In-house engineering capability as well as capacity is a cornerstone of the global success of leading chute designer and manufacturer Weba Chute Systems.

“What has always set us apart, especially in the local market, is that transfer points are our dedicated focus,” says Alwin Nienaber, technical director at Weba Chute Systems. “Underpinning this strength is our highly specialised and experienced design and engineering team, equipped with the latest tools to keep the company at the leading edge of technology.”

Nienaber highlights that it is this expertise that allows the company to custom engineer its solutions based on the specific and exacting requirements of each application. While the standard theoretical formulas and technical calculations can be easily sourced by anyone, he says, it is the practical experience and proprietary knowledge that adds real value.

“Over the past decades – during which we have supplied over 5000 chutes worldwide – we have built a wealth of practical experience,” he says. “We invest this in the design of every chute, so that customers benefit from the considerable ‘school fees’ that we have paid over time.”

By sharing performance feedback from the field, the company’s drawing office and design team works to continuously improve transfer point solutions. The engineering process also demands a close working relationship with each customer.

“Our success depends on accurate and reliable data from the customer – as they know their plant, process and material better than anyone,” he says. “This collaboration is indispensable for us, as we need this vital input to inform and guide our engineering parameters. The customer is very much part of reaching our engineering targets.”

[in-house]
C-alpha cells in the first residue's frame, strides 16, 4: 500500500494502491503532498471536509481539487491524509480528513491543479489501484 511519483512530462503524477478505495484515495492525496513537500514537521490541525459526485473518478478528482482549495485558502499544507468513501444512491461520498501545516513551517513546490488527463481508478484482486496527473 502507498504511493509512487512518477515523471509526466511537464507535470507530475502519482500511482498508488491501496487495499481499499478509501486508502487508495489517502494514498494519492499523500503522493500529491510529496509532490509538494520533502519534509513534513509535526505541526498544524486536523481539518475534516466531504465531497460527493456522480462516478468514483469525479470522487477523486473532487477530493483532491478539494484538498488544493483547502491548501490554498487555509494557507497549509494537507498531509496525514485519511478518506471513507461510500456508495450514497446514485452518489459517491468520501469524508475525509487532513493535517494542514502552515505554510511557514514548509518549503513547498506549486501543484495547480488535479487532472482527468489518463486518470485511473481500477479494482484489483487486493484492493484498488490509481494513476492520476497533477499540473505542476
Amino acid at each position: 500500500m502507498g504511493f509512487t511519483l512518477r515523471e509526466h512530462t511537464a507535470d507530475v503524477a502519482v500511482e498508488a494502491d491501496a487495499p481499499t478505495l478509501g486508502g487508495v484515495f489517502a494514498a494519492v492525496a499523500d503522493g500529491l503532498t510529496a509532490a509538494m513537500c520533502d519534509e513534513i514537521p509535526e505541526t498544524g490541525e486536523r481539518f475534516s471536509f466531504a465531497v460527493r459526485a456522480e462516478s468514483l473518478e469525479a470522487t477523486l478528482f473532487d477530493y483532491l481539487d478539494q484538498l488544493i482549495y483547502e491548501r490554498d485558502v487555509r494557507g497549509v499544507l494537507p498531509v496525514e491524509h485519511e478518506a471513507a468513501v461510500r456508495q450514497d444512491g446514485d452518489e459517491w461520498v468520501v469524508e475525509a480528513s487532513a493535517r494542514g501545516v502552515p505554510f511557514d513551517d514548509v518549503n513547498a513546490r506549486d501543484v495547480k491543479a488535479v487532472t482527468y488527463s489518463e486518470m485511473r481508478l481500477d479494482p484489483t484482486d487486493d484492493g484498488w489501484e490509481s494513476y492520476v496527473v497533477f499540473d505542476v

The internal capability is enhanced by ongoing training and mentoring of staff, so that decades of learning can be passed on to new generations of specialists in the company. While designs are developed using the latest three-dimensional computer-aided design (CAD) software, the team also leverages discrete element modelling (DEM) as a verification tool to simulate and prove the functionality of the design.

The company makes extensive use of 3D scanning to achieve accurate measurements of the operating environment for each chute. This equipment is regularly updated, allowing for these scans to be performed in a fraction of the time possible just a few years ago, he says. Processing of the point cloud for CAD operability can also be performed much more efficiently by the latest technologies, making the designers’ work even more efficient.

“The depth and versatility of our expertise was recently demonstrated in a specialised chute application for a local platinum mining customer,” says Nienaber. “Working in conjunction with a hydraulics specialist, we provided a chute solution for an application where low-grade ore on a conveyor had to be rapidly diverted to a secondary stockpile. This test project involved two chutes, a high-pressure actuator and a high-speed trolley mechanism, to meet the mine’s material grade requirements.”

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